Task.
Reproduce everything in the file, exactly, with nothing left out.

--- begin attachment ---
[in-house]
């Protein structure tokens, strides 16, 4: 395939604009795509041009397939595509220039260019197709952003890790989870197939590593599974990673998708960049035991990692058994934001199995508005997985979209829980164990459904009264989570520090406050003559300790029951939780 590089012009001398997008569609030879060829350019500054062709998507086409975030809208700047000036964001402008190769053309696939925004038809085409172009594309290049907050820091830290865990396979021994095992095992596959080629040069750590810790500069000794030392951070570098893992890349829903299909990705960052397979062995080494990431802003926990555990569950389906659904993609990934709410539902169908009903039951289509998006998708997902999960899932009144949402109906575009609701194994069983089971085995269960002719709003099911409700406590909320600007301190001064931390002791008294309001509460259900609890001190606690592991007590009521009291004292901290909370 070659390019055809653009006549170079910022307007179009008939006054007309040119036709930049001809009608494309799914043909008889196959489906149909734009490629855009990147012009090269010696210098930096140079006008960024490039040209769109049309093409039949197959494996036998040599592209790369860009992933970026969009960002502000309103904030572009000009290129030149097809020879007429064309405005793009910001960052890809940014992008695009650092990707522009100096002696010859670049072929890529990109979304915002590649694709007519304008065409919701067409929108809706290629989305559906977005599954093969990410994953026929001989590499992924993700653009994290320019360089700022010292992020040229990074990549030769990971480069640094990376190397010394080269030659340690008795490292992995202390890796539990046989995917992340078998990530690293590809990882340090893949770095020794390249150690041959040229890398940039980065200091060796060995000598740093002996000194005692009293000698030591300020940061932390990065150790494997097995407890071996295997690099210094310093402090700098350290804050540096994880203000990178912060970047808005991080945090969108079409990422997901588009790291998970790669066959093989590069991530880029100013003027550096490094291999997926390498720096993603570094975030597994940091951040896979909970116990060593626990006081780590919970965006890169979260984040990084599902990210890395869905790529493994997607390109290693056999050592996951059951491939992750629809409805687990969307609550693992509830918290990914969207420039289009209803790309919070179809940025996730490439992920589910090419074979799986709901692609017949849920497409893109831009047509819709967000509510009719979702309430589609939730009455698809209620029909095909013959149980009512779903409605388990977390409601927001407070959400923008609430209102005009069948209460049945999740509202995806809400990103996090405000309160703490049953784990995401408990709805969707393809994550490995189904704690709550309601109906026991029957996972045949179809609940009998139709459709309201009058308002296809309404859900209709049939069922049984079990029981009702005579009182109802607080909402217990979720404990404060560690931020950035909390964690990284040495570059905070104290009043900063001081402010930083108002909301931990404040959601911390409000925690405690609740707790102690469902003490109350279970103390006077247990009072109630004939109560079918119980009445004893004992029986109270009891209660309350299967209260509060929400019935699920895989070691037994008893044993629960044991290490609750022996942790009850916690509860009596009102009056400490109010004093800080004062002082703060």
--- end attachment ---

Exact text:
[in-house]
């Protein structure tokens, strides 16, 4: 395939604009795509041009397939595509220039260019197709952003890790989870197939590593599974990673998708960049035991990692058994934001199995508005997985979209829980164990459904009264989570520090406050003559300790029951939780 590089012009001398997008569609030879060829350019500054062709998507086409975030809208700047000036964001402008190769053309696939925004038809085409172009594309290049907050820091830290865990396979021994095992095992596959080629040069750590810790500069000794030392951070570098893992890349829903299909990705960052397979062995080494990431802003926990555990569950389906659904993609990934709410539902169908009903039951289509998006998708997902999960899932009144949402109906575009609701194994069983089971085995269960002719709003099911409700406590909320600007301190001064931390002791008294309001509460259900609890001190606690592991007590009521009291004292901290909370 070659390019055809653009006549170079910022307007179009008939006054007309040119036709930049001809009608494309799914043909008889196959489906149909734009490629855009990147012009090269010696210098930096140079006008960024490039040209769109049309093409039949197959494996036998040599592209790369860009992933970026969009960002502000309103904030572009000009290129030149097809020879007429064309405005793009910001960052890809940014992008695009650092990707522009100096002696010859670049072929890529990109979304915002590649694709007519304008065409919701067409929108809706290629989305559906977005599954093969990410994953026929001989590499992924993700653009994290320019360089700022010292992020040229990074990549030769990971480069640094990376190397010394080269030659340690008795490292992995202390890796539990046989995917992340078998990530690293590809990882340090893949770095020794390249150690041959040229890398940039980065200091060796060995000598740093002996000194005692009293000698030591300020940061932390990065150790494997097995407890071996295997690099210094310093402090700098350290804050540096994880203000990178912060970047808005991080945090969108079409990422997901588009790291998970790669066959093989590069991530880029100013003027550096490094291999997926390498720096993603570094975030597994940091951040896979909970116990060593626990006081780590919970965006890169979260984040990084599902990210890395869905790529493994997607390109290693056999050592996951059951491939992750629809409805687990969307609550693992509830918290990914969207420039289009209803790309919070179809940025996730490439992920589910090419074979799986709901692609017949849920497409893109831009047509819709967000509510009719979702309430589609939730009455698809209620029909095909013959149980009512779903409605388990977390409601927001407070959400923008609430209102005009069948209460049945999740509202995806809400990103996090405000309160703490049953784990995401408990709805969707393809994550490995189904704690709550309601109906026991029957996972045949179809609940009998139709459709309201009058308002296809309404859900209709049939069922049984079990029981009702005579009182109802607080909402217990979720404990404060560690931020950035909390964690990284040495570059905070104290009043900063001081402010930083108002909301931990404040959601911390409000925690405690609740707790102690469902003490109350279970103390006077247990009072109630004939109560079918119980009445004893004992029986109270009891209660309350299967209260509060929400019935699920895989070691037994008893044993629960044991290490609750022996942790009850916690509860009596009102009056400490109010004093800080004062002082703060």